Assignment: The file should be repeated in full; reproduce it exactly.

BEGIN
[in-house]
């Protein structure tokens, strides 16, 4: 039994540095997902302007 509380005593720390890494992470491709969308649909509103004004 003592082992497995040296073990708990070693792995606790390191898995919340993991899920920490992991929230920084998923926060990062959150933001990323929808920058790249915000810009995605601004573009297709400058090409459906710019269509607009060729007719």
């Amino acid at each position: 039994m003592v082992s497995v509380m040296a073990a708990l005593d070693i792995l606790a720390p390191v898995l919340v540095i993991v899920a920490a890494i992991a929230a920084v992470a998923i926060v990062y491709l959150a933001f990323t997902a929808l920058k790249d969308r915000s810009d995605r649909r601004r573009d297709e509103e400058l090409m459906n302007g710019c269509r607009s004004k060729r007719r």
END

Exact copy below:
[in-house]
């Protein structure tokens, strides 16, 4: 039994540095997902302007 509380005593720390890494992470491709969308649909509103004004 003592082992497995040296073990708990070693792995606790390191898995919340993991899920920490992991929230920084998923926060990062959150933001990323929808920058790249915000810009995605601004573009297709400058090409459906710019269509607009060729007719």
């Amino acid at each position: 039994m003592v082992s497995v509380m040296a073990a708990l005593d070693i792995l606790a720390p390191v898995l919340v540095i993991v899920a920490a890494i992991a929230a920084v992470a998923i926060v990062y491709l959150a933001f990323t997902a929808l920058k790249d969308r915000s810009d995605r649909r601004r573009d297709e509103e400058l090409m459906n302007g710019c269509r607009s004004k060729r007719r």